The youngest are only 10, so you’re going to be dealing with the Millennial generation for years to come. That means you should overcome your sense of Millennial overload and continue to welcome new insight into how to reach these “vocal, demanding, discerning, shrewd and, yes, narcissistic” prospective students.
Advertising Age’s Thomas Pardee has written another psychosocial look at those born between 1982 and 2000, and he concludes with five tips for marketing to them.
- Be fast. “For Millennials, there’s nothing worth saying that can’t be said in 140 characters or less. It’s not that they can’t handle long-form pitches, they just know you can do better. So do better.”
- Be clever. “Smart and funny is the new rock ‘n roll…. Eloquence and timing are more prized than ever for this generation. Err on the side of overestimating the Millennial.”
- Be transparent. “Millennials may be arrogant and entitled, but they’re not stupid, and they know media exists to sell them things.” So look for ways to make your most blatant marketing pitches funny. It will ring true with them, and they’ll appreciate the honesty.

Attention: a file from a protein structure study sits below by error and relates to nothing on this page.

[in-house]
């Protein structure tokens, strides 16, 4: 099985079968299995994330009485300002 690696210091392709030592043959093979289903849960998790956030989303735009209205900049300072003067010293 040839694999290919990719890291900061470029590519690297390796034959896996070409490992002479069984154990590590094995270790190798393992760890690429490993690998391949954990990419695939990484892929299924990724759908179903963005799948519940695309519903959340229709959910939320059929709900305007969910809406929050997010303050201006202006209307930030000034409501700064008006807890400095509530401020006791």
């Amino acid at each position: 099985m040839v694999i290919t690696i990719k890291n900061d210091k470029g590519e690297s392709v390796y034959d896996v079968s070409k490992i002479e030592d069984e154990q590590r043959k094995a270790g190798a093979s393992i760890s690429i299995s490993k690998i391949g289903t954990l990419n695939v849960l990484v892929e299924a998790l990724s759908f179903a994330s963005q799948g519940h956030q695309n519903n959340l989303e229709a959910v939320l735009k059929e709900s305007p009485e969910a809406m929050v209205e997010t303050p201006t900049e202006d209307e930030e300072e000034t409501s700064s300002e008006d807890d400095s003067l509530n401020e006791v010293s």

- Don’t “technologize” everything. Resist the urge to adopt the technology used by Millennials in order to “speak their language.” They can smell those ploys a mile away, says Pardee. “Remember, Millennials are digital natives — they don’t use technology; they live it, and they do so subconsciously.”
- Give them a reason to talk about you. Millennials don’t mind marketing that’s non-invasive, non-interruptive and that adds something to their experience, either online or off. “Whether it’s a fun and timely iPhone app, a targeted high-profile event or a personalized viral-video campaign, if you want your message to resonate with Millennials, give them something to talk about.
“And if we know the first thing about Millennials, talk they will.”
Read more about our authors. Ray Ulmer, public relations director at TargetX, has been involved in higher education marketing for more than 25 years, including serving as executive director of communications at La Salle University and director of public relations at Drexel University. He has also worked in corporate marketing and advertising.